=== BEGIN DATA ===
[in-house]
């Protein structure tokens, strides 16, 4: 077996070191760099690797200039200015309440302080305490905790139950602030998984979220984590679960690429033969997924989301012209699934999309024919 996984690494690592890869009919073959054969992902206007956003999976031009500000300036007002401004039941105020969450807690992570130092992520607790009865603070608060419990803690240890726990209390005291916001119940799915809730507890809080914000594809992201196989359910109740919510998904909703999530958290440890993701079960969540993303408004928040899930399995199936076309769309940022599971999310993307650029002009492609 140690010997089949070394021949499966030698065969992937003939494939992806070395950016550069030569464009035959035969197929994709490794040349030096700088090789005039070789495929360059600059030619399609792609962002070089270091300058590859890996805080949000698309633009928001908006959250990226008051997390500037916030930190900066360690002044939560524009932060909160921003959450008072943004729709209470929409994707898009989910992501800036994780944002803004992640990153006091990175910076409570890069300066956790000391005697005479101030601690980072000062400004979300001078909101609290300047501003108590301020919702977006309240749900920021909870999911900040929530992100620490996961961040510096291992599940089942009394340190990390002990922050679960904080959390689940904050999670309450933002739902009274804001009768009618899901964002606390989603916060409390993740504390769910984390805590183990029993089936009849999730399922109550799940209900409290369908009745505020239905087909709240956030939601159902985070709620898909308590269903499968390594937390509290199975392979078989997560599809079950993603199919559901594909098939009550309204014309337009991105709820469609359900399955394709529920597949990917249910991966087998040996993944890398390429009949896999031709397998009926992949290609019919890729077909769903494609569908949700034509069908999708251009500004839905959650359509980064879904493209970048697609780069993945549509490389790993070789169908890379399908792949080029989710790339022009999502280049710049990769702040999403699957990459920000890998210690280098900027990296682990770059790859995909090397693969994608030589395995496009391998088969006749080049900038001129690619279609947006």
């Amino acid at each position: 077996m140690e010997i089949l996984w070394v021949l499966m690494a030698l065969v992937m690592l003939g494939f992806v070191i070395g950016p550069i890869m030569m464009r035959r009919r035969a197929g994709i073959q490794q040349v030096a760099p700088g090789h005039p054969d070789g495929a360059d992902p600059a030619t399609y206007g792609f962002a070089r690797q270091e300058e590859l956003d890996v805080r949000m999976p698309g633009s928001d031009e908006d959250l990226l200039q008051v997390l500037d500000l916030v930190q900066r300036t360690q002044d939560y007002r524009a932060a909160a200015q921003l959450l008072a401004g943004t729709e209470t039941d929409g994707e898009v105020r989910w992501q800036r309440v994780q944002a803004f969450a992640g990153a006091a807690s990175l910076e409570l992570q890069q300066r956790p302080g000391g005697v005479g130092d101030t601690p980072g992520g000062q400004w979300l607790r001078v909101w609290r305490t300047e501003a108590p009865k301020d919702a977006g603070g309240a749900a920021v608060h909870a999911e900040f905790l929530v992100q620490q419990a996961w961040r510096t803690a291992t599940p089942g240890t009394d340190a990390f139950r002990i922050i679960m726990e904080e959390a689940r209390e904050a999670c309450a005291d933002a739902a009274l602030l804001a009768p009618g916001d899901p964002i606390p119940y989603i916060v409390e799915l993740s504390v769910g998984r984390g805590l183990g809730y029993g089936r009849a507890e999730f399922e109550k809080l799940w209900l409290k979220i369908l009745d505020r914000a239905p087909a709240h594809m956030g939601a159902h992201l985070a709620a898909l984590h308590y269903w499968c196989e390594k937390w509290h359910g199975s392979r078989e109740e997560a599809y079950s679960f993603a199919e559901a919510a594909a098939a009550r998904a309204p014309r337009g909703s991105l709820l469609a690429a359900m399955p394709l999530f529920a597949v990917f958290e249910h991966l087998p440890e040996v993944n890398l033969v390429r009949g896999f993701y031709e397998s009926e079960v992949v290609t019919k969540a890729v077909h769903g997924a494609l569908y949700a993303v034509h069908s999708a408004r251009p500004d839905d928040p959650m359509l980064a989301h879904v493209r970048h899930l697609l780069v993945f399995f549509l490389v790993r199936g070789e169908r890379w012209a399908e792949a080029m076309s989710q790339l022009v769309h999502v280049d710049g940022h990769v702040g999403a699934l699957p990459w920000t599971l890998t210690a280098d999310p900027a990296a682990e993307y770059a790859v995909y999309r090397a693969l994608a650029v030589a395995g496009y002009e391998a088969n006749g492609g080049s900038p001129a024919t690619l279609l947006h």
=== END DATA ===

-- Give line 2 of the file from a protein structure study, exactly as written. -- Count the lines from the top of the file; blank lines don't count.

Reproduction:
């Protein structure tokens, strides 16, 4: 077996070191760099690797200039200015309440302080305490905790139950602030998984979220984590679960690429033969997924989301012209699934999309024919 996984690494690592890869009919073959054969992902206007956003999976031009500000300036007002401004039941105020969450807690992570130092992520607790009865603070608060419990803690240890726990209390005291916001119940799915809730507890809080914000594809992201196989359910109740919510998904909703999530958290440890993701079960969540993303408004928040899930399995199936076309769309940022599971999310993307650029002009492609 140690010997089949070394021949499966030698065969992937003939494939992806070395950016550069030569464009035959035969197929994709490794040349030096700088090789005039070789495929360059600059030619399609792609962002070089270091300058590859890996805080949000698309633009928001908006959250990226008051997390500037916030930190900066360690002044939560524009932060909160921003959450008072943004729709209470929409994707898009989910992501800036994780944002803004992640990153006091990175910076409570890069300066956790000391005697005479101030601690980072000062400004979300001078909101609290300047501003108590301020919702977006309240749900920021909870999911900040929530992100620490996961961040510096291992599940089942009394340190990390002990922050679960904080959390689940904050999670309450933002739902009274804001009768009618899901964002606390989603916060409390993740504390769910984390805590183990029993089936009849999730399922109550799940209900409290369908009745505020239905087909709240956030939601159902985070709620898909308590269903499968390594937390509290199975392979078989997560599809079950993603199919559901594909098939009550309204014309337009991105709820469609359900399955394709529920597949990917249910991966087998040996993944890398390429009949896999031709397998009926992949290609019919890729077909769903494609569908949700034509069908999708251009500004839905959650359509980064879904493209970048697609780069993945549509490389790993070789169908890379399908792949080029989710790339022009999502280049710049990769702040999403699957990459920000890998210690280098900027990296682990770059790859995909090397693969994608030589395995496009391998088969006749080049900038001129690619279609947006």